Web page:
- Lower your hips and stretch your left leg pushing the floor with the instep.
- Inhale, lengthening the trunk and opening the chest at the same time. Bring the coccyx forward and bring the shoulder blades together activating the abdomen.
- Try to keep the hips in the same line, stretch the neck and direct the chin towards the chest.
2. Make a perfect triangle
It goes without saying that they are going to do Trikonasana . The challenge of drawing a triangle with your body and opening your chest without falling will motivate you instantly:
- Standing, take a big step back with your right leg.
- Stretch your arms out to the sides, with your shoulders at the same height and your fingers stretched and active.
- Inhale and lengthen the trunk forward, and as you exhale, drop your left hand onto your leg.
- Inhale, reaching your right arm out towards the sky, look at the fingers of your hand and keep your legs stretched and active.
- Stay like this for five or six deep, gentle breaths and exhale to repeat with the other leg.
3. And now keep your balance!
The dancer’s posture or Natarajasana will give a lot of play:
- Standing, bring the weight of your body to the left leg and raise your arm from this same side.
- Inhale, bend your right leg back and lift it up. As you exhale, grasp the ankle with your right hand, look straight ahead, and stretch your leg back and up very slowly.
- Bring your left arm forward and connect the tips of the index and thumb fingers of that hand.
- Take 5 or 6 deep, rhythmic breaths and undo by releasing your foot as you exhale.
4. Fly free, dragonfly!
With the firefly or Tittibhasana pose you will enjoy checking your strength and trying to keep your balance:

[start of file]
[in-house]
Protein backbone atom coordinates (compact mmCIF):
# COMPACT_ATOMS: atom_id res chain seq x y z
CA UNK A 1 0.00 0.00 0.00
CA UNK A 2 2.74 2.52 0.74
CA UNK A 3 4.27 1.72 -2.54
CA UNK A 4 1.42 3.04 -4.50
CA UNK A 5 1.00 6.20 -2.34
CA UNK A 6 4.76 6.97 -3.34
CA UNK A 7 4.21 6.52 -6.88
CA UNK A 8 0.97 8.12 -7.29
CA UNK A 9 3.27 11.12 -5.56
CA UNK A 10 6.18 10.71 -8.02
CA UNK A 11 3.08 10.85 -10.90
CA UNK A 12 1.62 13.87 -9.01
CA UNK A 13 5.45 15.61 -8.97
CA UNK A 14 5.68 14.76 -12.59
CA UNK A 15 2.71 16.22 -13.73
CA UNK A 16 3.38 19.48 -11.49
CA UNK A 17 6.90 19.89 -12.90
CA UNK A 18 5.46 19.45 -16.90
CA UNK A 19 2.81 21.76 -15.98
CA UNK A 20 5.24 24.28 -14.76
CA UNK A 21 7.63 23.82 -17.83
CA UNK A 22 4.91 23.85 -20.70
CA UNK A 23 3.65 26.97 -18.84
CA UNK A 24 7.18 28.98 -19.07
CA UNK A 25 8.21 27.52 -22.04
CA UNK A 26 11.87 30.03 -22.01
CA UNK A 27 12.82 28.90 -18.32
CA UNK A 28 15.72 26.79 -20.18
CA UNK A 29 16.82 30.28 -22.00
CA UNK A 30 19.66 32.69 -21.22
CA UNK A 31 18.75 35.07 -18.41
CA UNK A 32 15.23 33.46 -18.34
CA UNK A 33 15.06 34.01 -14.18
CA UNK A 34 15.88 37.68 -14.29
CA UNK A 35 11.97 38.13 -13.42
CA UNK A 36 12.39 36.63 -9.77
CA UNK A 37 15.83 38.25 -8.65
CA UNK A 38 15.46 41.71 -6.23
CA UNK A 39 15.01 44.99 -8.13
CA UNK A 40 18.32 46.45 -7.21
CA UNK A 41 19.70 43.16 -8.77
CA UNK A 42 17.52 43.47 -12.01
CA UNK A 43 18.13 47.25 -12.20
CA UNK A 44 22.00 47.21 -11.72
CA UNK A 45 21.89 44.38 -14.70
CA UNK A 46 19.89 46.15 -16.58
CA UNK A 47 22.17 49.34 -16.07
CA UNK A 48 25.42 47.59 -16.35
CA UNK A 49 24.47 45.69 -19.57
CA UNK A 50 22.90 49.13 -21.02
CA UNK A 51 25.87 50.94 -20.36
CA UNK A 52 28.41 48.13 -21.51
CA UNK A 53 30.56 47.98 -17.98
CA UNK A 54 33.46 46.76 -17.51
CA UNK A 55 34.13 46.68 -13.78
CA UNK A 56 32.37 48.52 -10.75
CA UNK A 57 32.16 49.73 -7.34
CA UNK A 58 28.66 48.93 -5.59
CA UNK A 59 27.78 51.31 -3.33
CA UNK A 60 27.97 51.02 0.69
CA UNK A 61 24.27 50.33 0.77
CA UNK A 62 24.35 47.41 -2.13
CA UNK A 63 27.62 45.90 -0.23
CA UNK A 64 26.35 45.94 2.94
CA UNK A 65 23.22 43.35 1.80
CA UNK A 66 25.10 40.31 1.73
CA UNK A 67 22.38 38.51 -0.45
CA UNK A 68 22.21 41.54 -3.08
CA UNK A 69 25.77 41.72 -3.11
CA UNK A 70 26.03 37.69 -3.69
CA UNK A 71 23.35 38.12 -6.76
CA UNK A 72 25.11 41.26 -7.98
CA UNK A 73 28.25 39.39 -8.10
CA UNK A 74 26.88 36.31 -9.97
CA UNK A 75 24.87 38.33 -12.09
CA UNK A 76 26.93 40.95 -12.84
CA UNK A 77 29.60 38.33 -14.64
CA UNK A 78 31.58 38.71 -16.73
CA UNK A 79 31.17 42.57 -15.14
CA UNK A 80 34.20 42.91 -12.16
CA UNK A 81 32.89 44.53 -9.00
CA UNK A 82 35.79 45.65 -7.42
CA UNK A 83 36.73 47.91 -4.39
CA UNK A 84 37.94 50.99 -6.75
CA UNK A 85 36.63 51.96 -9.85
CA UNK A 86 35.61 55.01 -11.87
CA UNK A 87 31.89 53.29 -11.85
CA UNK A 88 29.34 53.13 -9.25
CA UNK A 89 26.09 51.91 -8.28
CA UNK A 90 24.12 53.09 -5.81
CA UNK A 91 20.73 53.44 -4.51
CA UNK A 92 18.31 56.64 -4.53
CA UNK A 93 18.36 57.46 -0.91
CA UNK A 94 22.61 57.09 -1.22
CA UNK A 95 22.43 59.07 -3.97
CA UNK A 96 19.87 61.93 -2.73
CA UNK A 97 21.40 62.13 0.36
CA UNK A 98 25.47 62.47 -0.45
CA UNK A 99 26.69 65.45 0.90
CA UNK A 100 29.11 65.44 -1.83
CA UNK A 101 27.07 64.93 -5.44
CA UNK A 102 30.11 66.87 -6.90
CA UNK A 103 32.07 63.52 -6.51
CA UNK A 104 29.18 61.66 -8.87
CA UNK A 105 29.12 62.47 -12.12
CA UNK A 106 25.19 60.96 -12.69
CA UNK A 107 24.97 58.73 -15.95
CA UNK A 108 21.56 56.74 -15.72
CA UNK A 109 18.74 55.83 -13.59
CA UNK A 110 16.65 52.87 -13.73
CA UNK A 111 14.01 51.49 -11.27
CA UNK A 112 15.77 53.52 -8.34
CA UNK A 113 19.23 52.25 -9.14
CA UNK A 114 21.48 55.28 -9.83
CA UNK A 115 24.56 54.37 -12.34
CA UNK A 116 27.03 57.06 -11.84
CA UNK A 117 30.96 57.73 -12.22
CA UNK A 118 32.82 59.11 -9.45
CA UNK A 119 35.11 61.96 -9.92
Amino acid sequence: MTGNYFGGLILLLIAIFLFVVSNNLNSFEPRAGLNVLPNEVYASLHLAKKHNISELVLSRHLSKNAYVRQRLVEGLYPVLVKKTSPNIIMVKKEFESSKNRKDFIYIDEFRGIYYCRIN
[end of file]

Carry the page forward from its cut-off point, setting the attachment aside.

- From the Cat position (as in asana 1), raise your hips by stretching your legs (this is the Downward Facing Dog pose).
- Inhale and jump forward to bring your feet out of your hands.Exhale, bend your knees, and lower your hips to squat.
- Now put your arms below your knees and flex your elbows until you can sit on top of them.Gradually, bring the weight to your hands, which should remain open and pushing hard on the ground, and try to lift your feet off the ground.
- Inhale, stretch your legs, open your chest and look straight ahead.
5. Squat to the Indian
Children naturally adopt this posture to squat, which in yoga is known as Malasana , although for some adults holding it for two breaths or more can seem like an eternity.
- Spread your legs a little more than hip-width apart, twist your feet out slightly, bend your knees, and lower yourself to a squat.
- Try to keep your heels on the ground, but if they don’t reach you, put a rolled blanket underneath them.
- Put your hands together on your chest and put your elbows on the inside of your legs so that you feel with each inhalation how your hips open.
- Open your chest, move your shoulders away from your ears, and lengthen your spine. Hold five to six deep, gentle breaths.
6. Fun with the family
- The adult should lie stretched out on the floor, face up, knees bent and feet on the floor hip-width apart.
- The child should stand next to the adult’s legs, standing and facing him.
- After interlacing the fingers, the adult must place the feet on the child’s trunk just above the bone of both hips to achieve greater stability.
- The child must transfer the weight of his body forward at the same time that the adult, little by little, begins to stretch the knees and arms.
- To get out of the posture, the adult must slowly flex his legs until the child can step on the ground again.